PHOENIX - The Obama administration faced mounting pressure on Sunday to overhaul immigration policy, as prominent Hispanic politicians and street protesters decried a new Arizona law as a violation of civil rights.
Immigration reform is a bitterly contested political issue in the United States but a top priority for Hispanics, who are the largest minority in the nation and an important power base for President Barack Obama and his Democratic Party.
Their anger flared on Friday when Arizona's Republican Governor Jan Brewer signed into law a bill requiring police to determine whether people are in the country legally and to question them if there is suspicion they're not.
It also forces immigrants to carry their alien registration documents at all times
U.S. Representative Luis Gutierrez, a Democrat and chairman of the Congressional Hispanic Caucus Immigration Task Force, was among those who planned to attend a protest rally at the state capitol buildings in Phoenix on Sunday.
"I am going there to let the people of Arizona know that they are not alone in fighting against bigotry and hatred," the Illinois Democrat said in a statement, adding that the new law was a "serious civil rights catastrophe that Republicans in Arizona are unleashing on immigrants."
The law has raised fears that Hispanics will be racially profiled and police will actively hunt down illegal immigrants, who are estimated to number about 10.8 million in the nation and are the backbone of the shadow economy.
It is also expected to spark a legal challenge and has become a hot issue in the run-up to the mid-term congressional elections in November, when Democrats will defend their majorities in the Senate and House of Representatives.
Republicans, who made some gains with Hispanic voters under former President George W. Bush, are seen as particularly vulnerable on the immigration issue, which had until recently been eclipsed by the fight over healthcare and climate change.
Obama, who easily carried the Hispanic vote in the 2008 presidential election, called the law a "misguided" effort that showed the need for an immigration overhaul at the federal level.
Democratic leaders signaled last week they want to pass an immigration bill this year that would provide a path for some 11 million people in the United States illegally -- many of them Hispanics -- to gain citizenship.
The move angered Republicans, including Senator Lindsey Graham who withdrew from an effort to fashion a compromise climate change bill, one of Obama's main domestic priorities.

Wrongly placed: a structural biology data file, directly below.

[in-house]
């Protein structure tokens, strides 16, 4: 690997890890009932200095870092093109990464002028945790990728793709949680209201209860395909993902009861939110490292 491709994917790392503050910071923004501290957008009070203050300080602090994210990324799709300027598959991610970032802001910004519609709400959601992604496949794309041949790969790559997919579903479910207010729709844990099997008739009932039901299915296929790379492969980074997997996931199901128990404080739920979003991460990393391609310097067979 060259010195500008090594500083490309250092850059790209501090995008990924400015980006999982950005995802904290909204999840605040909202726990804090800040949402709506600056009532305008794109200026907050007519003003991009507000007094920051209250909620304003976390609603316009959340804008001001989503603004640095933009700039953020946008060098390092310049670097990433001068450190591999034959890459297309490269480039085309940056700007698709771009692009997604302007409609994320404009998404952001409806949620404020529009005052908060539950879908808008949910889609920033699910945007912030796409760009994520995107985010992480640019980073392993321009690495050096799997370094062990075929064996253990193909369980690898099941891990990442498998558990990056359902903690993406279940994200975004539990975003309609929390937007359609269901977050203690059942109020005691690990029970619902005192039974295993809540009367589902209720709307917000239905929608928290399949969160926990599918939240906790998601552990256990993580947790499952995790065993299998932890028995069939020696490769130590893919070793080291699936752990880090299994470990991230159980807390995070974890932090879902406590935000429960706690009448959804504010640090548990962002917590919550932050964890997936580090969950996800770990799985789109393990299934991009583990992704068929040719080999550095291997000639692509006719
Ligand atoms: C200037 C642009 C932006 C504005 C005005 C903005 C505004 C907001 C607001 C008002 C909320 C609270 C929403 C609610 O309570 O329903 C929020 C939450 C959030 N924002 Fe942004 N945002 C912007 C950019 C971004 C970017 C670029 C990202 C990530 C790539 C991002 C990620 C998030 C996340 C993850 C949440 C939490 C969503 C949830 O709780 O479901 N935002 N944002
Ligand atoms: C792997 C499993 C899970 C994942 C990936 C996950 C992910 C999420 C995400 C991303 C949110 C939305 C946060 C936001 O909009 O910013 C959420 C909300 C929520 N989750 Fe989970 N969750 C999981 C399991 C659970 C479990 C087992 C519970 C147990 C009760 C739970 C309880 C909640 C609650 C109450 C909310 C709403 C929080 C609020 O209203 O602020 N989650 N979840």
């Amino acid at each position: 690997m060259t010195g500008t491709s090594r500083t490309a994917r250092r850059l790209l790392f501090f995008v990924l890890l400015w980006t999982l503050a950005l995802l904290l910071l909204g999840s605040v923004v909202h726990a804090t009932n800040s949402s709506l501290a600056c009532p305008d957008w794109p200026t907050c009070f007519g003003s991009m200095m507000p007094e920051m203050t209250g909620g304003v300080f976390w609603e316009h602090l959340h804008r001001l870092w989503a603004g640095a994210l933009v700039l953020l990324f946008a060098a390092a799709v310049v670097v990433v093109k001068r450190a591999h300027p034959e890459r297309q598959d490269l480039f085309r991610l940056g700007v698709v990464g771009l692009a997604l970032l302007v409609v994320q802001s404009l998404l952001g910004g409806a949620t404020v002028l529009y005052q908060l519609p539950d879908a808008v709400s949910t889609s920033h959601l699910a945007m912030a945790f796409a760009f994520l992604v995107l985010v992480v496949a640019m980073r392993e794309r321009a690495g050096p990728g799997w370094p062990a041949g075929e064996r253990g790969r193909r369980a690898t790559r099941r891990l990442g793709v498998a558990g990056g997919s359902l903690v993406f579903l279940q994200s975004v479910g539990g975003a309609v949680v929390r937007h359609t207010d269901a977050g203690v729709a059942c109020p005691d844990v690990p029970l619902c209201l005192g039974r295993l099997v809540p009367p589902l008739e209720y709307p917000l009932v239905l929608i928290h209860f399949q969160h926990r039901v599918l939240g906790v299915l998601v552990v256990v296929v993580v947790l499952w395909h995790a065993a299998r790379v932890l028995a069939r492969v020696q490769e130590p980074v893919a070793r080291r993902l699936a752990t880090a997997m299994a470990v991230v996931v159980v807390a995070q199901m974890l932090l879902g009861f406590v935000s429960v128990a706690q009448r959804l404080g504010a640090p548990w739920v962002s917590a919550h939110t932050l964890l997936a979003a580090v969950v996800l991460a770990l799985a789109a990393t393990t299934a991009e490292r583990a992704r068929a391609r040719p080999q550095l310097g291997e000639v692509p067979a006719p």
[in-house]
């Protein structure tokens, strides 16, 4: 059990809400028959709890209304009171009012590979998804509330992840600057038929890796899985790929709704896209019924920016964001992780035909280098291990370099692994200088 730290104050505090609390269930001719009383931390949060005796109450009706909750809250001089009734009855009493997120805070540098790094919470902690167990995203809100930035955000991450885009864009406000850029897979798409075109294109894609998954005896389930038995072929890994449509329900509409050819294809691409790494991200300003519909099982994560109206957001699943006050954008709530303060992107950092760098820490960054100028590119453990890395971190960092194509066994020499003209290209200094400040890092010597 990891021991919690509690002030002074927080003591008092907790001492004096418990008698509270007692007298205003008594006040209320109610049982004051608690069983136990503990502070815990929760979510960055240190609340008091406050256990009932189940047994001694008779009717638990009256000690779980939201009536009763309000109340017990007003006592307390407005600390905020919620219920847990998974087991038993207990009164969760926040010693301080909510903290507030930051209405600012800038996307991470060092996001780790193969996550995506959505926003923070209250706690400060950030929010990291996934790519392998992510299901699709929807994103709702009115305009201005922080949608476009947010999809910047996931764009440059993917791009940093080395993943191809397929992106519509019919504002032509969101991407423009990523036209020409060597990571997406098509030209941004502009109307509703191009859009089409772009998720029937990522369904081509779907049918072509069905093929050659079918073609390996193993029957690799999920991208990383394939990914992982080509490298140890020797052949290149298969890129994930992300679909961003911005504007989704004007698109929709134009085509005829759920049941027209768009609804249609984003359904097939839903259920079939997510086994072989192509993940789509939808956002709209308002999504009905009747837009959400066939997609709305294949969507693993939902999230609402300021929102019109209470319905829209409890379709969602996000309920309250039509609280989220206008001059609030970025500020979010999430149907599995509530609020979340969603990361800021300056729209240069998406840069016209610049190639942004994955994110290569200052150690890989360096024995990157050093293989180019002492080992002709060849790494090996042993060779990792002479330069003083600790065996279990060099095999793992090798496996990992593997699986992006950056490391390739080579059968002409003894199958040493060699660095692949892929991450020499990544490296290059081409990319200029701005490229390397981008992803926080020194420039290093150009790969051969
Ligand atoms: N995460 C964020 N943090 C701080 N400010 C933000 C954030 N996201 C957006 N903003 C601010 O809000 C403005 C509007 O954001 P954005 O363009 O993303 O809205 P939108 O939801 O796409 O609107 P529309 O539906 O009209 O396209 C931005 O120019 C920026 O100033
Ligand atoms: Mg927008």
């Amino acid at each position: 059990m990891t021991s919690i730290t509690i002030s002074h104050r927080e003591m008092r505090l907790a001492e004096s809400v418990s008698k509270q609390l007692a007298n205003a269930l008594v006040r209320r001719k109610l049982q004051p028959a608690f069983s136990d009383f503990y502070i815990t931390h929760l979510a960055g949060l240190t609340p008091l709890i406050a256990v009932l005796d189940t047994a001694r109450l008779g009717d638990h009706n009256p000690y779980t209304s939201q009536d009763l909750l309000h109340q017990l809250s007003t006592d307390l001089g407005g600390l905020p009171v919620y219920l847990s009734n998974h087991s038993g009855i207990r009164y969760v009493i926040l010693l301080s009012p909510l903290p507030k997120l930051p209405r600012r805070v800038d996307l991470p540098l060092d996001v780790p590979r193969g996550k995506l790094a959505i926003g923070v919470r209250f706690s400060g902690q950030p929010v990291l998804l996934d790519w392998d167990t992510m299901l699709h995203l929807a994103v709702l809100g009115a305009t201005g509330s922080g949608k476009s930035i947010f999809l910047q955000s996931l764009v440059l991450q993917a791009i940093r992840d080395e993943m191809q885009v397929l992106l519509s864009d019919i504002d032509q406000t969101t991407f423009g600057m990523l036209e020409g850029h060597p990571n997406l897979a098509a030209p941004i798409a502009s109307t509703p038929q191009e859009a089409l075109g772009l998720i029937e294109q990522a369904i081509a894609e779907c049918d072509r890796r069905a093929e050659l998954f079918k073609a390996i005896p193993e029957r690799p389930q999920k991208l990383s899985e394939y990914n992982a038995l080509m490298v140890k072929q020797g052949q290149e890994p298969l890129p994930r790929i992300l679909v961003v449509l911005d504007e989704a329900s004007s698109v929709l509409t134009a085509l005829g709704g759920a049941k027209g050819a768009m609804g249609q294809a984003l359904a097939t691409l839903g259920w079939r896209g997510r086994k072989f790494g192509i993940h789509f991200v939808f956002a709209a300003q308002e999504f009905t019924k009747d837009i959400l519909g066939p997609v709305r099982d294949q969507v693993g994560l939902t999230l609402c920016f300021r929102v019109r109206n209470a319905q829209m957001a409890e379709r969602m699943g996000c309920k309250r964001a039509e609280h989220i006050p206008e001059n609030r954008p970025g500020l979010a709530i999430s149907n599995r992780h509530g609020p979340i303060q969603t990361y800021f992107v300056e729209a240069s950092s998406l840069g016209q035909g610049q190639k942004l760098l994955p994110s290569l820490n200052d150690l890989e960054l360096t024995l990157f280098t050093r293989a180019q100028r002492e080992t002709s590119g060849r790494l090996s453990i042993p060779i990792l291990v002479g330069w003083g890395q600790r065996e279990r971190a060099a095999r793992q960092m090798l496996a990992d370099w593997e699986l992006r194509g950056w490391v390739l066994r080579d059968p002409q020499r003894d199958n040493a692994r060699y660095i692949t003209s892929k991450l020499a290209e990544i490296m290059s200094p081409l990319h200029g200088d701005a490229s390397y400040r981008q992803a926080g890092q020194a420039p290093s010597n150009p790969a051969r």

Hispanics and other groups have pushed for the immigration legislation, which would also increase border security and reform rules for temporary workers in the United States, which is important to the business community.
Senator Robert Menendez of New Jersey told CNN's "State of the Nation" program on Sunday that Hispanics might stay away from the polls in November without a serious effort by Obama to deal with immigration this year.
"They see it as a civil rights issue of their time," he said, referring to the Latino community.
The protest in Phoenix drew a few thousand people, some toting U.S. flags and passing out T-shirts emblazoned with "Legalize Arizona."
Ramon Garcia, an activist who traveled from Tucson to take part in the rally said, "I feel very strongly that the law is extremely unconstitutional and racist, and it violates both human and civil rights."
Republicans in Arizona, which has an estimated 460,000 illegal immigrants, pushed for the new law amid growing worries over border security. The state shares a busy border with Mexico, where violence linked to drug cartels has soared.
Concerns spiked last month after a prominent cattleman was shot dead on his ranch in southeast Arizona. Police followed tracks from the scene of the shooting to the Mexico border but made no arrests.
Arizona's Senators Jon Kyl and John McCain have announced a ten-point plan to boost border security, including sending the National Guard to help secure it, erecting fences and increasing funds for policing.
McCain, who lost the 2008 election to Obama, faces a tough primary challenge in his re-election bid from conservative J.D. Hayworth this year.
Hayworth has called for tough enforcement of illegal immigration and tight security of the border.
Meanwhile at the state level, immigrant rights groups are promising to boost voter registration among Arizonans opposed to the law in a bid to defeat Brewer in November.
"Governor Brewer has to be held responsible for signing what is now an international shame on the state of Arizona," said Jennifer Allen, executive-director of Border Action Network, an immigrant rights group.
Brewer's office said it had no comment on Sunday.
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